I am new to LTL and I am trying to understand how it works. My question is: is there such $\sigma$ that:

$ \sigma \models [\Box (\psi \vee \phi) \Rightarrow (\Box \psi) \vee (\Box \phi)]$

I know that:

$\sigma \models \Box \psi: \forall k \, [(\sigma, k) \models \psi] \\ \sigma \models [\psi \Rightarrow \phi]: (\sigma \models \neg \psi) \vee (\sigma \models \phi) \\ \sigma \models \Box \psi \iff \sigma \models \neg\Diamond \neg \psi$


$\sigma \models [\Box (\psi \vee \phi) \Rightarrow (\Box \psi) \vee (\Box \phi)] \iff \\(\sigma \models \Diamond (\neg\psi \land \neg\phi)) \vee [(\sigma \models (\Box \psi)) \vee (\sigma \models (\Box \phi))]$

I would say there is such $\sigma$ since I don't see any contrarguments but I'm not sure if I can say anything about $\psi$ or $\phi$ except that both are formulas (so I don't know how to show any specific example).


2 Answers 2


If you're just asking for any model satisfying the formula, you simply try to make one of these the case

  1. The left hand side false
  2. The right hand side true

Let's just pick number 2. You have to make a model (with a state $\sigma$) where $\Box \psi \lor \Box \phi$ is the case. Even easier is $\Box \phi$.

Create a (trivial) model where every state $\sigma$ has $\sigma \models p$ for all propositions $p$.

If you want to see if the formula is valid then the answer is no. You should now be able to create a model that falsifies the formula.

  • $\begingroup$ Thanks for your answer. I wanted to know if the formula is satisfiable. Sorry for not writing my question this way, I didn't know it's a proper word. $\endgroup$
    – pblass
    Feb 9, 2020 at 2:05
  • 1
    $\begingroup$ Yes, the formula is satisfiable, which means that there is a model in which it is true. The formula is not valid. $\endgroup$
    – Pål GD
    Feb 9, 2020 at 9:28
  • $\begingroup$ As I understand the question now, he is asking "Is the formula satisfiable for all choices of $\varphi$ and $\psi$?" Neither of us has demonstrated that yet. For example your trivial model fails when $\phi = \lnot p$ for some proposition $p$. $\endgroup$ Feb 9, 2020 at 9:46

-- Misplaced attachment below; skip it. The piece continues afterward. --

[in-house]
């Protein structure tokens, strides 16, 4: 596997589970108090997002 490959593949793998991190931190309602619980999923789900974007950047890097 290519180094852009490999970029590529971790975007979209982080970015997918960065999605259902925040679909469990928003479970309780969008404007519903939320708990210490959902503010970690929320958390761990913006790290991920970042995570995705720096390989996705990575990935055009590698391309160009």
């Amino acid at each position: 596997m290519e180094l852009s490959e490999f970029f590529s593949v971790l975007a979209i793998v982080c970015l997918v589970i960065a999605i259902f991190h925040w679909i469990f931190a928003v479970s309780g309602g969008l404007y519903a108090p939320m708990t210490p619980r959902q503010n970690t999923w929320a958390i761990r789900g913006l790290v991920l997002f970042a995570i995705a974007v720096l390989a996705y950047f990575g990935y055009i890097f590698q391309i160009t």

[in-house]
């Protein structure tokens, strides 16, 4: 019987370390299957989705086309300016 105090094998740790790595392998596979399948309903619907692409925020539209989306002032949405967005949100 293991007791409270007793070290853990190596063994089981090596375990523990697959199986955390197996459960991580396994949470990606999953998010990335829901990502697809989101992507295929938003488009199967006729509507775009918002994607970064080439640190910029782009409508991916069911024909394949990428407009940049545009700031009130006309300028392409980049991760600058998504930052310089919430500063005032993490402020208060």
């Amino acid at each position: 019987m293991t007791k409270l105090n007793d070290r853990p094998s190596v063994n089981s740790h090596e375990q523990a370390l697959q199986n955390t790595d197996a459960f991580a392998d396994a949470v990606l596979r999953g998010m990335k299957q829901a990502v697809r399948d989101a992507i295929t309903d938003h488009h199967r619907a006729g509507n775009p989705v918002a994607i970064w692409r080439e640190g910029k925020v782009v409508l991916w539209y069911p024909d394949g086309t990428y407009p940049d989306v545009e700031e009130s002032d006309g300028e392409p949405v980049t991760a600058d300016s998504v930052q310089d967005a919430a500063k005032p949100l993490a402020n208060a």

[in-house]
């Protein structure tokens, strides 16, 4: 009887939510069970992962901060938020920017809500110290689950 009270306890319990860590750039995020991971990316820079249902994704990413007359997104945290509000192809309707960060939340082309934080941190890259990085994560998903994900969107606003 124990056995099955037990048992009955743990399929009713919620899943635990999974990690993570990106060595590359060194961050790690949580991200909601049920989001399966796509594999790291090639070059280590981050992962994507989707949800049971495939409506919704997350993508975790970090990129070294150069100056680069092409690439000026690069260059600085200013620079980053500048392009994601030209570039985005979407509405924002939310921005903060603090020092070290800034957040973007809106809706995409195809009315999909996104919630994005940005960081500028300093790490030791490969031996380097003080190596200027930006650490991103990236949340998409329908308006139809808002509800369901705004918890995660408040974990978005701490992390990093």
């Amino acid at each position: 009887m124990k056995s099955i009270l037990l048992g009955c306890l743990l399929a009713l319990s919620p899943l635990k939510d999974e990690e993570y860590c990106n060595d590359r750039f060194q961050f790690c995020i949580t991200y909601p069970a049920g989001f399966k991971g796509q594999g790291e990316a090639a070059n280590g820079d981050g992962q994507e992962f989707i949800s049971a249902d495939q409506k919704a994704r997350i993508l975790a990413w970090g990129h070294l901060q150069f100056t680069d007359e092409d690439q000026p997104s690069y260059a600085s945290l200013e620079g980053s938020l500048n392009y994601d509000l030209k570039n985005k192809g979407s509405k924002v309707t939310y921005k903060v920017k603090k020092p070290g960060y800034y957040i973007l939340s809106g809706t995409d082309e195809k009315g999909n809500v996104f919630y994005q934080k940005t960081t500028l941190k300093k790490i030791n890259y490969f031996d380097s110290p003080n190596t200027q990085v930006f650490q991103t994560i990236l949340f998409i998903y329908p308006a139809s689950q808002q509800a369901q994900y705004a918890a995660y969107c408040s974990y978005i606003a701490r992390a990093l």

General notes on LTL

Intuitively, LTL formulas are statements about infinite sequences (or "infinite words"). First, you have to understand what these sequences consist of.

In the usual definition of LTL, you start with a set of atomic propositions $AP$. For example $AP = \{a,b\}$. These atomic propositions then act as the base elements of your LTL formulas, so you could have an LTL formula $\varphi = a$ or $\psi = a \land \lnot b$ and so on. Then you can add the temporal operators, so you could also have LTL formulas like $\varphi' = \Box a$ or $\psi' = a \land \Diamond \lnot b$ and so on.

For the semantics of LTL, we then consider infinite words over the power set of $AP$. So for $AP = \{a,b\}$ we are looking at infinite words where each symbol is one of $\emptyset$, $\{a\}$, $\{b\}$ or $\{a,b\}$. For example we could have a word $\sigma = \{a,b\}\{a\}\{a\}\{a\}...$, where the first symbol is $\{a,b\}$, and all following symbols are $\{a\}$.

You would then define the meaning of an LTL formula $\varphi = a$ to be such that a word $\sigma$ satisfies $\varphi$ iff $a \in \sigma(0)$. Put differently, an LTL formula $\varphi$ consisting of a single atomic proposition is satisfied by a word $\sigma$ iff the set of atomic propositions that is the first symbol of $\sigma$ contains $\varphi$. We denote this by $\sigma \models \varphi$. So for $\sigma = \{a,b\}\{a\}\{a\}\{a\}...$, you have $\sigma \models a$, because $a \in \{a,b\}$.